The right thing often hurts like hell; the facade of Hollywoo (and Hanoiwoo) cinema lets Diane believe in the false prophet of narrative resolution, that there is a definitive light at the end of a long tunnel of depression and doubt. Masterfully, “The Dog Days Are Over” never reaches for that single, definitive moment; instead, it recreates the twisted, confusing mosaic of emotions and suggests that maybe, the best way for us to begin healing is to let shit just be ugly for a little while.

As effective as this episode is emotionally, however, it’s worth noting how often it attempts to engage with Diane’s Vietnamese heritage, but never feels like it can find anything tangible to tether it to. Though I’m not of Vietnamese descent, it’s clear “The Dog Days Are Over” wasn’t written with the intent of tapping into some deep historical knowledge of Diane’s cultural heritage; the score over the opening sequences are an unfortunate beacon of the hollow engagement this episode offers when it comes to portraying Vietnamese culture.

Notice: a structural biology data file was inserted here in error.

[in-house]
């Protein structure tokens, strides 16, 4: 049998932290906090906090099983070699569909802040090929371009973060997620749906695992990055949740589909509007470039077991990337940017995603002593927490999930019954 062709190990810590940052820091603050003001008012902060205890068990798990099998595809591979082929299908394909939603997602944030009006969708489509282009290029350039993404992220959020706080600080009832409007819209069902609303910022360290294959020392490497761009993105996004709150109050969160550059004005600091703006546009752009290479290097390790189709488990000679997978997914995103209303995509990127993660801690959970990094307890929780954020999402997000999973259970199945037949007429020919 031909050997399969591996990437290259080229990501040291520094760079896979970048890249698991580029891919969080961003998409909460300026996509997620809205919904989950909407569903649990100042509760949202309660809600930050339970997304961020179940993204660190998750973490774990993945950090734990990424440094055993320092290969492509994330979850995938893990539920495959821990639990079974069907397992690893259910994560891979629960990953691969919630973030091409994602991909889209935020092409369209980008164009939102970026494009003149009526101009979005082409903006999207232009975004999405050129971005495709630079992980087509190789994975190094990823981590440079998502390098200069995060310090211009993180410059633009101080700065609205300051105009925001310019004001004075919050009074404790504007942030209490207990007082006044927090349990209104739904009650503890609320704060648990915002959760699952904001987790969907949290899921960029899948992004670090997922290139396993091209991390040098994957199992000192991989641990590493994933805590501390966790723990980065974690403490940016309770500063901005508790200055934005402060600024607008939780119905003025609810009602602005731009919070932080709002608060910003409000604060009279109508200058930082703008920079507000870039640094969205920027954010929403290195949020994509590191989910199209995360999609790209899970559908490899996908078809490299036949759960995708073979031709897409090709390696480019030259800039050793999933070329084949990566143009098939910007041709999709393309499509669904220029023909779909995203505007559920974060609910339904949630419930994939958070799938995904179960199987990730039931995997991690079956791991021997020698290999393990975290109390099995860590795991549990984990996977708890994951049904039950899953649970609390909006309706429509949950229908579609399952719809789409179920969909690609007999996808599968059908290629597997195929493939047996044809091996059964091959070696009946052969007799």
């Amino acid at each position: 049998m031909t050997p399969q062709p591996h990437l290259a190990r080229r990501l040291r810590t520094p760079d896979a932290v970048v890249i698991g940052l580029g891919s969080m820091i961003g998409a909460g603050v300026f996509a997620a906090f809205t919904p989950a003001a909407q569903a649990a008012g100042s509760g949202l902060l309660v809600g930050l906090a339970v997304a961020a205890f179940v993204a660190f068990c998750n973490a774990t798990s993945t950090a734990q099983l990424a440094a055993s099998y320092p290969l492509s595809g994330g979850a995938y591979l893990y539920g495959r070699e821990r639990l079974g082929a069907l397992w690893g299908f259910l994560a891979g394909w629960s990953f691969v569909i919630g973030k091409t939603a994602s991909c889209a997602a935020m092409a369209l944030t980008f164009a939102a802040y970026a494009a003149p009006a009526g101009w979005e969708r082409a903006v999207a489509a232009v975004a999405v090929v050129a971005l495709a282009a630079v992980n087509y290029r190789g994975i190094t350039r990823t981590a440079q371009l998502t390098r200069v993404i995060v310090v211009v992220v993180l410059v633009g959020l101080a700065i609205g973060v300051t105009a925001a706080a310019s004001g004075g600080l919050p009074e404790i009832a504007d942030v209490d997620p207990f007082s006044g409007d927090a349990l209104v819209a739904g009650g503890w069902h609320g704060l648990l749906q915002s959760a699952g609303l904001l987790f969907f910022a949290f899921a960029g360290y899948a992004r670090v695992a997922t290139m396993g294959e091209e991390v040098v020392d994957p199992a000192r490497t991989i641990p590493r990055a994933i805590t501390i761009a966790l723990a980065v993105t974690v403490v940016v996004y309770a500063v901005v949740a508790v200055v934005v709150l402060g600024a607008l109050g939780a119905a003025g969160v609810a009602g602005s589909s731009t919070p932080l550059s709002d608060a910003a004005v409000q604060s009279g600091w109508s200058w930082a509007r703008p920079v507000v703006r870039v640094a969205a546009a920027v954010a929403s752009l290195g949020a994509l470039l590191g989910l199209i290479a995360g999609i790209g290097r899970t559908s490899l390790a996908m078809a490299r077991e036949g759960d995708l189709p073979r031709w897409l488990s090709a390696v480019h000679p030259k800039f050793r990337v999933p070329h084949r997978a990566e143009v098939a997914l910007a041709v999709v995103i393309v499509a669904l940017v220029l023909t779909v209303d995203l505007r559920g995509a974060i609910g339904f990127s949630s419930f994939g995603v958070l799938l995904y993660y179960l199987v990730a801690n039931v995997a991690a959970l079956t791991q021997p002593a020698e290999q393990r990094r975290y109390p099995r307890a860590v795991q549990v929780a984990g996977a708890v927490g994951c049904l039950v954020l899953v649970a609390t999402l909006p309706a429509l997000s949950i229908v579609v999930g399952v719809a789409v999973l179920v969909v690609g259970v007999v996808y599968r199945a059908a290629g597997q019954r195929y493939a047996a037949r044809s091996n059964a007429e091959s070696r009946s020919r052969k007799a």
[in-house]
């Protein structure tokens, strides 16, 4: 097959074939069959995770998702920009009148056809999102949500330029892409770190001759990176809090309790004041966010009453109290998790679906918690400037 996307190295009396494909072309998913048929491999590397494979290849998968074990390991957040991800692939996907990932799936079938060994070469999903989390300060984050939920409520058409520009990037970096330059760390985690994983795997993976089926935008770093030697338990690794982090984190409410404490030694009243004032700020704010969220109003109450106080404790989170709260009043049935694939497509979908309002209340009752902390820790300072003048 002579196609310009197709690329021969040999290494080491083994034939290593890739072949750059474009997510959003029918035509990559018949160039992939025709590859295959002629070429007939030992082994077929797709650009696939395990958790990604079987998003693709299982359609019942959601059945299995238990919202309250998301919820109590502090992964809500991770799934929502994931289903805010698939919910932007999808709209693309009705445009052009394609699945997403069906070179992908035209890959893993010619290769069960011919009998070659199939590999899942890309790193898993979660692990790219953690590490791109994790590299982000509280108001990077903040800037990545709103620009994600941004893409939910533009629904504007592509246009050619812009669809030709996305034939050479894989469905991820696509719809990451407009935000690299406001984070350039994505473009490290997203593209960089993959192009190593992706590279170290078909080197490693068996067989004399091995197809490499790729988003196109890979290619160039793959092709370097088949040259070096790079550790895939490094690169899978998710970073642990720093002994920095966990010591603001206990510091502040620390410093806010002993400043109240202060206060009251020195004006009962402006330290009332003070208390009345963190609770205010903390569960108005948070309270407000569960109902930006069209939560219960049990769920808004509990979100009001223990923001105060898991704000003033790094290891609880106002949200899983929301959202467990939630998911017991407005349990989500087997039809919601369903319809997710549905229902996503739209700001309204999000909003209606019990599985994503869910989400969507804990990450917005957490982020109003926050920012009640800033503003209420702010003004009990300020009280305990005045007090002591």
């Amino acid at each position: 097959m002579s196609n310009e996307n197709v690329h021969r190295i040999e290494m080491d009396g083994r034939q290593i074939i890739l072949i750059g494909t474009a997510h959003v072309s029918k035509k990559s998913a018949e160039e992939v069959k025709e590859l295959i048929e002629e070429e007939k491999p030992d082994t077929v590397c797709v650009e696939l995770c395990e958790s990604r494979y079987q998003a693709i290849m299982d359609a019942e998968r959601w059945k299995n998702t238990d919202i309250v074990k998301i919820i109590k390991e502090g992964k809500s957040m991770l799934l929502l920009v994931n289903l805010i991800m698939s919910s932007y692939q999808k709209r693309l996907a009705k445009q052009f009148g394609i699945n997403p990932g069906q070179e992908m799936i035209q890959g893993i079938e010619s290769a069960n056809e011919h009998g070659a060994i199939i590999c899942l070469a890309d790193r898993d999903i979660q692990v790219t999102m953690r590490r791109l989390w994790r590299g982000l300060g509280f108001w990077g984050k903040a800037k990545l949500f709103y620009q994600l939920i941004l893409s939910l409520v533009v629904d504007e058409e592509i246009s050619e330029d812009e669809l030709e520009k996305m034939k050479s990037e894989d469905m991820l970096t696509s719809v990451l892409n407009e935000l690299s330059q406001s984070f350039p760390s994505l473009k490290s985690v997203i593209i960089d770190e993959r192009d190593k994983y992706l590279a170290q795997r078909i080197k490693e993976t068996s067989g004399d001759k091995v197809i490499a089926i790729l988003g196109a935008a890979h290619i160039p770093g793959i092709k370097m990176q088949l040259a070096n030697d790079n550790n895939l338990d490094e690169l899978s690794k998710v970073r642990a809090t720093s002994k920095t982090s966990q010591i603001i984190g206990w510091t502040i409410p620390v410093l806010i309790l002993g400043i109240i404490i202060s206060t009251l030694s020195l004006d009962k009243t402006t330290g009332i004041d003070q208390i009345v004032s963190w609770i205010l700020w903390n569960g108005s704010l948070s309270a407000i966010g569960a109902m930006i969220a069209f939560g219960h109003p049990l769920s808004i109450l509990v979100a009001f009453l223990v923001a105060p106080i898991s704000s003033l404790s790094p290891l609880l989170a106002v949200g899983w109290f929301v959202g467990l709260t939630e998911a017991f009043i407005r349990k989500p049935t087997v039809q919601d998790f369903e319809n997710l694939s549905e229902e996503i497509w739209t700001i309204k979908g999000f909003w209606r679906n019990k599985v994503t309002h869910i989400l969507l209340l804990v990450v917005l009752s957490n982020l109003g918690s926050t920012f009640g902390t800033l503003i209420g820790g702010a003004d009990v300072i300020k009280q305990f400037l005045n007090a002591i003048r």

Admittedly, it’s not the goal of the episode to be a history lesson, but how often the episode teases and then immediately retracts from a more serious, honest engagement with the country and its relation to Diane, makes it feel a bit weaker as a framing device. Though this facade of knowledge almost works on a meta level, Diane’s carefully constructed mirage of happiness falling apart parallels the episode’s own struggles with a deeper, more complete understanding of Vietnamese culture, and how it is important to Diane’s journey (like, say, Diane’s various goals and identities waging war on her very soul, which both halves of Vietnam suffered through time and time again over the last 200 years).